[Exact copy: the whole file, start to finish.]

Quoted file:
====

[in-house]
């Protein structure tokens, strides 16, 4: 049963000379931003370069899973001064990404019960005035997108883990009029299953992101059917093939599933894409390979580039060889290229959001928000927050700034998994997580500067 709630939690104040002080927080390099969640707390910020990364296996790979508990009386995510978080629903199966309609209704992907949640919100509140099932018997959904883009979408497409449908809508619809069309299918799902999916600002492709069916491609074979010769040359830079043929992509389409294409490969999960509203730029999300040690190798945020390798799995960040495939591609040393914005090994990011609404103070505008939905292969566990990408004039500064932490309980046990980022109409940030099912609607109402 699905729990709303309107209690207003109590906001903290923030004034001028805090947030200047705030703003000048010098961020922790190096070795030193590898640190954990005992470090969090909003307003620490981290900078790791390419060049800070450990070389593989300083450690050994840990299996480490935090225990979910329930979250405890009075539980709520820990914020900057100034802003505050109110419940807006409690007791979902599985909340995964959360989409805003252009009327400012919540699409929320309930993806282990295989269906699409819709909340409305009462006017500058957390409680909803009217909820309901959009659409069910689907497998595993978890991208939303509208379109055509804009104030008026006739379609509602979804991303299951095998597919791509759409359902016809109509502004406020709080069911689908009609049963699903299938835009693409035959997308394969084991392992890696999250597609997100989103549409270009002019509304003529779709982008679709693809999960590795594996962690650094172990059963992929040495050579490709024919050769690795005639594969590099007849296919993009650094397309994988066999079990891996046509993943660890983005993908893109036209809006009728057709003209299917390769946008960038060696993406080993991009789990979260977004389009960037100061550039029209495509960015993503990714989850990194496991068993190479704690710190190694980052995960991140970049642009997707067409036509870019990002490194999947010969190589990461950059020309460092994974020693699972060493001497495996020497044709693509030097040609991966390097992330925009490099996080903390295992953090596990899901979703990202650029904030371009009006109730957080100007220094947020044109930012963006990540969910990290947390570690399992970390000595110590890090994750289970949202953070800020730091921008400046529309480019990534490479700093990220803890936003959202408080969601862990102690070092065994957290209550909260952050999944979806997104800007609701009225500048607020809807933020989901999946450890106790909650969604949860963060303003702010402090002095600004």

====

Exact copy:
[in-house]
């Protein structure tokens, strides 16, 4: 049963000379931003370069899973001064990404019960005035997108883990009029299953992101059917093939599933894409390979580039060889290229959001928000927050700034998994997580500067 709630939690104040002080927080390099969640707390910020990364296996790979508990009386995510978080629903199966309609209704992907949640919100509140099932018997959904883009979408497409449908809508619809069309299918799902999916600002492709069916491609074979010769040359830079043929992509389409294409490969999960509203730029999300040690190798945020390798799995960040495939591609040393914005090994990011609404103070505008939905292969566990990408004039500064932490309980046990980022109409940030099912609607109402 699905729990709303309107209690207003109590906001903290923030004034001028805090947030200047705030703003000048010098961020922790190096070795030193590898640190954990005992470090969090909003307003620490981290900078790791390419060049800070450990070389593989300083450690050994840990299996480490935090225990979910329930979250405890009075539980709520820990914020900057100034802003505050109110419940807006409690007791979902599985909340995964959360989409805003252009009327400012919540699409929320309930993806282990295989269906699409819709909340409305009462006017500058957390409680909803009217909820309901959009659409069910689907497998595993978890991208939303509208379109055509804009104030008026006739379609509602979804991303299951095998597919791509759409359902016809109509502004406020709080069911689908009609049963699903299938835009693409035959997308394969084991392992890696999250597609997100989103549409270009002019509304003529779709982008679709693809999960590795594996962690650094172990059963992929040495050579490709024919050769690795005639594969590099007849296919993009650094397309994988066999079990891996046509993943660890983005993908893109036209809006009728057709003209299917390769946008960038060696993406080993991009789990979260977004389009960037100061550039029209495509960015993503990714989850990194496991068993190479704690710190190694980052995960991140970049642009997707067409036509870019990002490194999947010969190589990461950059020309460092994974020693699972060493001497495996020497044709693509030097040609991966390097992330925009490099996080903390295992953090596990899901979703990202650029904030371009009006109730957080100007220094947020044109930012963006990540969910990290947390570690399992970390000595110590890090994750289970949202953070800020730091921008400046529309480019990534490479700093990220803890936003959202408080969601862990102690070092065994957290209550909260952050999944979806997104800007609701009225500048607020809807933020989901999946450890106790909650969604949860963060303003702010402090002095600004």